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Chemically modified proteins are invaluable tools for studying the molecular details of biological processes, and they also hold great potential as new therapeutic agents. Several methods have been developed for the site-specific modification of proteins, one of the most widely used being expressed protein ligation (EPL) in which a recombinant α-thioester is ligated to an N-terminal Cys-containing peptide. Despite the widespread use of EPL, the generation and isolation of the required recombinant protein α-thioesters remain challenging. We describe here a new method for the preparation and purification of recombinant protein α-thioesters using engineered versions of naturally split DnaE inteins. This family of autoprocessing enzymes is closely related to the inteins currently used for protein α-thioester generation, but they feature faster kinetics and are split into two inactive polypeptides that need to associate to become active. Taking advantage of the strong affinity between the two split intein fragments, we devised a streamlined procedure for the purification and generation of protein α-thioesters from cell lysates and applied this strategy for the semisynthesis of a variety of proteins including an acetylated histone and a site-specifically modified monoclonal antibody.
The chemical modification of proteins is an established tool for studying the structure, function, and regulation of this class of biopolymer.1 Moreover, in recent years, a great deal of effort has been directed toward the modification of proteins for therapeutic applications.2 Traditionally, protein conjugation chemistries have exploited the reactivity of surface-exposed nucleophilic amino acids, such as cysteine or lysine, however, these methods typically result in heterogeneous mixtures of products, which can complicate biological studies or efficacious medicinal applications. To address this concern, several strategies have been developed for the site-specific modification of proteins, ranging from total chemical synthesis (usually via native chemical ligation, NCL)3 to the genetic incorporation of unnatural amino acids4 or bio-orthogonal functional groups.5 In between these two extremes lie a variety of semisynthetic approaches.5−7
The most widely used protein semisynthesis technique is an extension of NCL termed expressed protein ligation (EPL) in which a recombinant protein α-thioester building block is ligated to a synthetic molecule equipped with a 1,2-aminothiol moiety (most commonly an N-terminal Cys-containing peptide) through the formation of a native peptide bond8,9 (Scheme 1). Since its inception, EPL has been applied to a wide variety of proteins, including enzymes,10 ion channels,11 transcription factors,12 transmembrane receptors,13 and antibodies14 (for reviews see refs (15 and 16)). One of the basic requirements of EPL is a thioester group at the C-terminus of a recombinant protein. This reactive handle is introduced by exploiting a process known as protein splicing (Scheme 1), which is mediated by an autoprocessing domain called an intein.16,17 Protein splicing typically takes place through the formation of one or more protein thioester intermediates, which ultimately resolve to form a native peptide bond between the sequences flanking the intein (referred to as N- and C-exteins). By using appropriate intein mutants, it is possible to intercept these intermediates with exogenous thiols, resulting in an N-extein of choice being cleaved from the mutant intein as a reactive α-thioester derivative suitable for chemical ligation.8,18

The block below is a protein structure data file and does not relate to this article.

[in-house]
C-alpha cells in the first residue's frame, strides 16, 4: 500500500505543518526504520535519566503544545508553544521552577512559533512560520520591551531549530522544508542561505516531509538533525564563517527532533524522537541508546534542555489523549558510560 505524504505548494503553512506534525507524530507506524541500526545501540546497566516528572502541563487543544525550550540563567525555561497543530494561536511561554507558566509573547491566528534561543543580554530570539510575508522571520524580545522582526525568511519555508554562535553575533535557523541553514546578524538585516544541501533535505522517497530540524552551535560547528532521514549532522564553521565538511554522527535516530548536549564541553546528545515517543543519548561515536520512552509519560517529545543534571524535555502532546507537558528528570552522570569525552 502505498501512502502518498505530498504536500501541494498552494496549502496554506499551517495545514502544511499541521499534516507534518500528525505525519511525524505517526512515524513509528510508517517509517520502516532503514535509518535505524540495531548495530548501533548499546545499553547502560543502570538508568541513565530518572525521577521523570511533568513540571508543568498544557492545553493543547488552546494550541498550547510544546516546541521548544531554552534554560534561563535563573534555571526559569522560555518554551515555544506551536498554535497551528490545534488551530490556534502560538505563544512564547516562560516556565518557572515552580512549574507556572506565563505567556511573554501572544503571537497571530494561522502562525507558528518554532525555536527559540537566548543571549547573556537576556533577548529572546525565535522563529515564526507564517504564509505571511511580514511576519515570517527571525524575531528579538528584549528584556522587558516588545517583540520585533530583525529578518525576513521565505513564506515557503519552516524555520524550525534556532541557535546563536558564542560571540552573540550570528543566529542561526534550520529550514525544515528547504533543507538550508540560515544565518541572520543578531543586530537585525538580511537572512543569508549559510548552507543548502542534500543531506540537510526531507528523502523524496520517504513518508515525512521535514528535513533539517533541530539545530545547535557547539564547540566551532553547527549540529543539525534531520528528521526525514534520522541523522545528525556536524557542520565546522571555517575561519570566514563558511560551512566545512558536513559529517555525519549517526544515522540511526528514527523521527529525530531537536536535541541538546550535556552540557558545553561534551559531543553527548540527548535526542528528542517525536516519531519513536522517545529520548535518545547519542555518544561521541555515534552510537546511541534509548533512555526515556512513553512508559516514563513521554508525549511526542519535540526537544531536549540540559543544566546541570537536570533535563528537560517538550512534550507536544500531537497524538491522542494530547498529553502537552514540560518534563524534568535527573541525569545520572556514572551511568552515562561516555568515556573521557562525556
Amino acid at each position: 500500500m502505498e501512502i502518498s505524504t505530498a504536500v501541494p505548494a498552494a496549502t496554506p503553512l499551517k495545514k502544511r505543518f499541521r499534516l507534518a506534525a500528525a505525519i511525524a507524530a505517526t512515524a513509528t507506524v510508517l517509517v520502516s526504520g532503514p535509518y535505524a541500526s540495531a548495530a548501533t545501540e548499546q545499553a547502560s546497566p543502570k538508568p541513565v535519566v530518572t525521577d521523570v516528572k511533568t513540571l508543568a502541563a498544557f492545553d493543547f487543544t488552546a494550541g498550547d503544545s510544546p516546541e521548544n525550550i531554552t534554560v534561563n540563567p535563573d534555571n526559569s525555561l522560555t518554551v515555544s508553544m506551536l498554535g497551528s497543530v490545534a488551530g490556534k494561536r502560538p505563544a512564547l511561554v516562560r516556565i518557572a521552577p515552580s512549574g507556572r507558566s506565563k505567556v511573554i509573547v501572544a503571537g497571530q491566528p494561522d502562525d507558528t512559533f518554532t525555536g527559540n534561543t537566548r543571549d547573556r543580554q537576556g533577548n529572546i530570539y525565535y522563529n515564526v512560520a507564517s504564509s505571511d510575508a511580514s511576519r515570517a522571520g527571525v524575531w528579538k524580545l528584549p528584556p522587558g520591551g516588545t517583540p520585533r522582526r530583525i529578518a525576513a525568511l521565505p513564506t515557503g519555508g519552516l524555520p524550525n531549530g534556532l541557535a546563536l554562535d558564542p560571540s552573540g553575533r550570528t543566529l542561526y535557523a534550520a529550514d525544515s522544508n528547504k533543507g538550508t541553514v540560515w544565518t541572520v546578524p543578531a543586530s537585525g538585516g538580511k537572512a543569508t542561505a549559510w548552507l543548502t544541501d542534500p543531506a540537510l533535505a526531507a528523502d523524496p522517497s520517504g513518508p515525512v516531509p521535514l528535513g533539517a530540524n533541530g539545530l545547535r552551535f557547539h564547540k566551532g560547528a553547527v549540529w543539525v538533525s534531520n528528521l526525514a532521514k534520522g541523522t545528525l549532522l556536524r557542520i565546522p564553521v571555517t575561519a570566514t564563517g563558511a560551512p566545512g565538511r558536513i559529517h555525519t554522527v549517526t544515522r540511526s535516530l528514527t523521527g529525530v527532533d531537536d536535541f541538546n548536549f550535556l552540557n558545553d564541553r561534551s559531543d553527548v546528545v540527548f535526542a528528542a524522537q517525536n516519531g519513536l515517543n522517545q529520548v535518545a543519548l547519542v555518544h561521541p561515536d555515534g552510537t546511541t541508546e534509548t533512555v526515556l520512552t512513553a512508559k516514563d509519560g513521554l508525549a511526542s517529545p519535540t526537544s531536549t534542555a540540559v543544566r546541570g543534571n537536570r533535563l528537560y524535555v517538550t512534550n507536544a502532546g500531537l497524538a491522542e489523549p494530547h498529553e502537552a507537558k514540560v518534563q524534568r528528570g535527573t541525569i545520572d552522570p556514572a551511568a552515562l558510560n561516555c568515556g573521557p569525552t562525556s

Despite the many successes of EPL, the approach often suffers from low overall efficiency due to complications associated with the generation of protein α-thioesters. In particular, fusions to inteins are, to varying extents, susceptible to premature extein cleavage, both in vivo and during initial purification from cell lysates, which reduces the isolated yield of the intein fusion needed for the subsequent thiolysis step.19 Importantly, the cleaved extein side-product is unreactive toward EPL, and its separation from the desired α-thioester or the ligation product is often difficult for large proteins, such as antibodies.19 To compound matters, the thiolysis reaction itself can be slow and inefficient, further strengthening the need to develop customized purification regimes, involving multiple chromatographic steps, to isolate the desired product from complex mixtures.20−22 Collectively, these technical issues mean that a considerable investment in time and resources is usually required before a semisynthetic protein is obtained in useful quantities.
To overcome the various drawbacks associated with the intein thiolysis process central to EPL, we envisioned an alternative strategy based on naturally occurring split inteins. Unlike inteins used in standard EPL, which are contiguous polypeptides that catalyze protein splicing in cis, split inteins consist of two discrete polypeptides, herein termed IntN and IntC, which, upon association, catalyze protein splicing in trans (protein trans-splicing, PTS, Scheme 1).23 Split inteins have two important properties that make them attractive for an improved EPL strategy. First, cognate IntN and IntC pairs often bind tightly to one another; dissociation constants in the low nanomolar range, reflecting extremely fast on-rates, have been reported for members of the naturally split DnaE inteins from cyanobacteria.24,25 This ability of split inteins to self-associate has recently been exploited by Lu et al. as part of a traceless protein purification system, in this case using an artificially split intein pair.26 The potential utility of split inteins in EPL is further enhanced by the remarkable splicing efficiency of some members of the family.27,28 For instance, many of the split DnaE inteins have half-lives for the splicing reaction of less than a minute, as compared to several hours in the case of the cis-splicing inteins commonly used in EPL.27,28 Moreover, recent mechanistic investigations indicate that these “ultrafast” DnaE inteins have a highly activated N-terminal splice junction, making them superior reagents for protein α-thioester generation.28 Given the unique properties of split inteins, in particular, the ultrafast split DnaE inteins, we conceived the integrated protein modification system shown in Figure Figure11 in which the split intein association is employed both to purify the desired protein from complex biological mixtures and to trigger the generation of a desired protein α-thioester for EPL. In principle, this complementation system should address the major issues attendant to the standard EPL protocol, including premature cleavage of the intein, which cannot occur in the case of a split intein fragment absent its cognate partner.29,30